North Korea says test was new type of submarine-launched ballistic missile

North Korea says it has successfully tested a “new type” of submarine-launched ballistic missile, as the nuclear-armed country pursues ever more improved weapons.

The device had “lots of advanced control guidance technologies”, the official Korean Central News Agency said on Wednesday, adding that it was launched from the same vessel that the North used in its first submarine-launched ballistic missile (SLBM) tests five years ago. The latter point casts doubt on claims by Pyongyang in 2015 that it had launched a submarine-based missile.

Wednesday’s report did not mention leader Kim Jong-un, indicating he was not present for the event.

Pictures in the Rodong Sinmun newspaper showed the black-and-white missile emerging from the waters trailing a column of fire and smoke, and a surfacing submarine.

In a reflection of international concern, diplomats said that the UN security council would hold an emergency closed-door meeting on Wednesday on North Korea.

Analysts said the images appeared to be one of the missiles Pyongyang put on show at a defence exhibition last week.

It was “a bit of flex to launch a new, previously untested missile from a submarine for the first test”, said Ankit Panda of the Carnegie Endowment.

A combination of pictures shows what Pyongyang said was a new submarine-launched ballistic missile.
A combination of pictures shows what Pyongyang said was a new submarine-launched ballistic missile. Photograph: KCNA/Reuters

A proven submarine-based missile capability would take the North’s arsenal to a new level, allowing deployment far beyond the Korean peninsula and a second-strike capability in the event of an attack on its military bases.

But the use of the same “8.24 Yongung” submarine as it tested five years ago indicates that it may have made only limited progress in its launch capabilities.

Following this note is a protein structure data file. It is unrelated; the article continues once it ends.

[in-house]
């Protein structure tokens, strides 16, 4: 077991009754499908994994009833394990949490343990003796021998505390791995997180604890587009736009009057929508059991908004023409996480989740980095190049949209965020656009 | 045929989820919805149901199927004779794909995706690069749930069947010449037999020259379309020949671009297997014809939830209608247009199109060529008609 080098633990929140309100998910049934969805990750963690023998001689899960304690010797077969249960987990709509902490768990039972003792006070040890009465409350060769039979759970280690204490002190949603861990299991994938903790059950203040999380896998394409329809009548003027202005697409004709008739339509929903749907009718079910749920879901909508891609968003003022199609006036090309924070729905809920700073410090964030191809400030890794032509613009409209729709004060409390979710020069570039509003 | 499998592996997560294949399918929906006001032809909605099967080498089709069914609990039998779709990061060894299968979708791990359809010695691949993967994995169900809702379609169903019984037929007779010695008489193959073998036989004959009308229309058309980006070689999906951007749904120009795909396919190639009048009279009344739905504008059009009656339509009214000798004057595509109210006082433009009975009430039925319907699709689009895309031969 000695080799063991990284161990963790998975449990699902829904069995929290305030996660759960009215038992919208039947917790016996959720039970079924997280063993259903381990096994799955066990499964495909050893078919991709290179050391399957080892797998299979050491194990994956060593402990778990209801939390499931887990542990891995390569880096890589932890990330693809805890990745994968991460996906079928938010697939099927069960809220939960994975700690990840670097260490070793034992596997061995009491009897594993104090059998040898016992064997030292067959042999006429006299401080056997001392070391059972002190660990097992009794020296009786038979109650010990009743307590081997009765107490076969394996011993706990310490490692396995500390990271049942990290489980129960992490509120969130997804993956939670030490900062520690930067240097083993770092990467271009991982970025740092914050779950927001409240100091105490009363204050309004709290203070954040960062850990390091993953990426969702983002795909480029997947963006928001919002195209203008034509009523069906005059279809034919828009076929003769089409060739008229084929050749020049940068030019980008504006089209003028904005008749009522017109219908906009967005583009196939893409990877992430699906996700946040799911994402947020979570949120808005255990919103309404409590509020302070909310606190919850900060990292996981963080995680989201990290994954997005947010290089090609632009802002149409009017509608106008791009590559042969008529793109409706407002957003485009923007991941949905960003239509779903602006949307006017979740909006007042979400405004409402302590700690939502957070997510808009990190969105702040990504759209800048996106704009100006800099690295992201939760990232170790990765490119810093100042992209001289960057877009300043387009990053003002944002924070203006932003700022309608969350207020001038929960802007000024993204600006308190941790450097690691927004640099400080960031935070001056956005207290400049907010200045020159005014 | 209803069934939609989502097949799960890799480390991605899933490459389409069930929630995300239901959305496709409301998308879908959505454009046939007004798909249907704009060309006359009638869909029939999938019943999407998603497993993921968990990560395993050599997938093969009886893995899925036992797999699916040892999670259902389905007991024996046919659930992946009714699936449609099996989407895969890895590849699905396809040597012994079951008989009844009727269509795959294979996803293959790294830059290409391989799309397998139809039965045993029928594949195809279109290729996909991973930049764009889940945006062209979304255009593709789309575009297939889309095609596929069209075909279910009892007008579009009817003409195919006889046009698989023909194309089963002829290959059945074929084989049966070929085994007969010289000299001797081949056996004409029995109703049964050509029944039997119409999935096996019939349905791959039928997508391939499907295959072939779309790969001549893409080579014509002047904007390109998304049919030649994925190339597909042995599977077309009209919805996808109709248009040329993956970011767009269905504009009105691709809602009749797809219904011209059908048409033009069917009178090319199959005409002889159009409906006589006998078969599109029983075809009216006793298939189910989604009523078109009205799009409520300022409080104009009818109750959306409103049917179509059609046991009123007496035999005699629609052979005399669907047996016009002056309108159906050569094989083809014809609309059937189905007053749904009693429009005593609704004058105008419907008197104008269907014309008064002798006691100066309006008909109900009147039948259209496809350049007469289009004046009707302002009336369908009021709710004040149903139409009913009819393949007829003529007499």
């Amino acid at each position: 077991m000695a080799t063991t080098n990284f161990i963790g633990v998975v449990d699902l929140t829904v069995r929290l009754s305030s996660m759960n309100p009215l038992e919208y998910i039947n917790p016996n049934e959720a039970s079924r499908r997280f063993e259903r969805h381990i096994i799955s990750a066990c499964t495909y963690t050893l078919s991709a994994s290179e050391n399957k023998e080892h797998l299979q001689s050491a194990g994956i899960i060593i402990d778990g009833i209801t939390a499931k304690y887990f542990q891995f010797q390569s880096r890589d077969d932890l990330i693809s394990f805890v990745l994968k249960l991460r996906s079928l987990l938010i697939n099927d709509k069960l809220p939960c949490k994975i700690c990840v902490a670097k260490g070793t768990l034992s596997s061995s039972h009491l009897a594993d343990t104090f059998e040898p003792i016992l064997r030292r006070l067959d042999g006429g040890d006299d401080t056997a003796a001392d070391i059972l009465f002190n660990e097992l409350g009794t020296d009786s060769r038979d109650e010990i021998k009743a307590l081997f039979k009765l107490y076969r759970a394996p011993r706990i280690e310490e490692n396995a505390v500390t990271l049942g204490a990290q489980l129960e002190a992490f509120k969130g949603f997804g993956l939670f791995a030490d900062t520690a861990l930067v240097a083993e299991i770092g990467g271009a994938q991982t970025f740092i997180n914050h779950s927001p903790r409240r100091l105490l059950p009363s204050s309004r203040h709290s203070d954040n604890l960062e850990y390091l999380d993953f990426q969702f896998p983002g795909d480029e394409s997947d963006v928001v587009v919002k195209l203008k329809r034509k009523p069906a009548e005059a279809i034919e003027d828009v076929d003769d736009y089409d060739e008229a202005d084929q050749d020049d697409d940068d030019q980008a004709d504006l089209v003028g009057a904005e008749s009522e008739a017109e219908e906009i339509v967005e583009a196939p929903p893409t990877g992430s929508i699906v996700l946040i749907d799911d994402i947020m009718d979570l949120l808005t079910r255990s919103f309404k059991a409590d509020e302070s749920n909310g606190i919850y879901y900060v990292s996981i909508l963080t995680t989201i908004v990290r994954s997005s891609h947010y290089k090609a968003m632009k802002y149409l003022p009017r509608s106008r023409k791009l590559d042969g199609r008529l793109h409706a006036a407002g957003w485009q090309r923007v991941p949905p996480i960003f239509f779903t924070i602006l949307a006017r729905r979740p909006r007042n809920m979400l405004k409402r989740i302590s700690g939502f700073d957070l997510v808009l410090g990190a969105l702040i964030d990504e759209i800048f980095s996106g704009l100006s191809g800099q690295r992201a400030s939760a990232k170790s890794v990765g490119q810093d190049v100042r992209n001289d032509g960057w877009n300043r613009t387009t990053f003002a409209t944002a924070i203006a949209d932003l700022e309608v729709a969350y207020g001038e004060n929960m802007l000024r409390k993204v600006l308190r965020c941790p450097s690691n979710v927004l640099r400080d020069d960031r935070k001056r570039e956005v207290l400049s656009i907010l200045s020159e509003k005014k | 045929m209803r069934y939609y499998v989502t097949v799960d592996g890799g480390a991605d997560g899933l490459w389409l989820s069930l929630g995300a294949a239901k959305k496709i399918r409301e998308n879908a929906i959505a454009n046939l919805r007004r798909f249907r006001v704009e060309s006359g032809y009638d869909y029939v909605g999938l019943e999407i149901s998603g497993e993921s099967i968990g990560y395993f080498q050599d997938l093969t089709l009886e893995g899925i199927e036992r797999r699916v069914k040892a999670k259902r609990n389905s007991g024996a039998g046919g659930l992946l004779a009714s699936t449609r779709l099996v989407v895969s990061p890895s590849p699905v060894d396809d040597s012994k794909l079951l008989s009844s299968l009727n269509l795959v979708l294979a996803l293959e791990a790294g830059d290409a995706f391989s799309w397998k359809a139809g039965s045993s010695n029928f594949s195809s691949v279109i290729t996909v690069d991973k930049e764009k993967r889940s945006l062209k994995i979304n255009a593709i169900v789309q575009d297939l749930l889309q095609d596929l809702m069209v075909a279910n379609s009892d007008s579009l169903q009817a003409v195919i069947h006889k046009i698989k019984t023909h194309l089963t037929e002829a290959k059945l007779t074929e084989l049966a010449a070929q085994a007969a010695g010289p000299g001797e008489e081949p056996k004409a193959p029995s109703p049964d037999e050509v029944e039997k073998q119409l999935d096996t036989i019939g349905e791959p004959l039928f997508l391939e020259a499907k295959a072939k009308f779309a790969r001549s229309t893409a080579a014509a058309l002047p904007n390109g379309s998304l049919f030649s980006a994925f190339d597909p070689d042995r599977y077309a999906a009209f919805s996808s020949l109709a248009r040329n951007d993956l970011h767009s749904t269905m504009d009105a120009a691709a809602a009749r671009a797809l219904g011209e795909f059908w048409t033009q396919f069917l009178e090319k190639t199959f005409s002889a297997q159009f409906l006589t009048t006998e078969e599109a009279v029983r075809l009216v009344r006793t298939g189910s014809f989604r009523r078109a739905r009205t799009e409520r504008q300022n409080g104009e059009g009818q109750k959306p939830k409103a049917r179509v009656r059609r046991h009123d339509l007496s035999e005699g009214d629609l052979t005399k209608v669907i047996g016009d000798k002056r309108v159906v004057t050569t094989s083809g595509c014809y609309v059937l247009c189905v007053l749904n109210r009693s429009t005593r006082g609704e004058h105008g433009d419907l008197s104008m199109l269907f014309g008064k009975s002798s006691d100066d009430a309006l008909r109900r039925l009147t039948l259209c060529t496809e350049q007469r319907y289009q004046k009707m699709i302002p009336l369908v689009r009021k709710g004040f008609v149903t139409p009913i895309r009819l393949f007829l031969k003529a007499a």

According to a 2018 analysis by the US-based Nuclear Threat Initiative thinktank, the experimental vessel “appears capable of firing a single ballistic missile” and has to surface every few days, limiting its operational usefulness.

The Pentagon and analysts say that the North’s previous SLBM test, in 2019, was likely to have been fired from a submerged platform.

Tuesday’s test, carried out near Sinpo, the site of a major naval dockyard, came as both Koreas build up their weapons capabilities in what could become an arms race on the peninsula, and with Washington-Pyongyang dialogue at a standstill.

Washington, Seoul and Tokyo condemned the launch, with all three describing it as a ballistic missile.

The missile travelled around 590km (365 miles) at a maximum altitude of about 60km, an informed South Korean source told Agence France-Presse.

The White House stressed that the action was a threat which only underscored the “urgent” need for dialogue with Pyongyang, with spokesperson Jen Psaki telling a press briefing: “Our offer remains to meet anywhere, any time, without preconditions.”

Pyongyang is banned from developing nuclear weapons and ballistic missiles under UN security council resolutions, and is subject to multiple sets of sanctions as a result.

It says it needs its arsenal to defend against possible US invasion.

Tuesday’s launch came after North Korea – which invaded its neighbour in 1950 – in recent weeks tested a long-range cruise missile, a train-launched weapon and what it said was a hypersonic warhead, sparking global concern.

For its part, South Korea last month tested its first SLBM, which put it among the elite group of nations to have demonstrated proven technology, and also unveiled a supersonic cruise missile.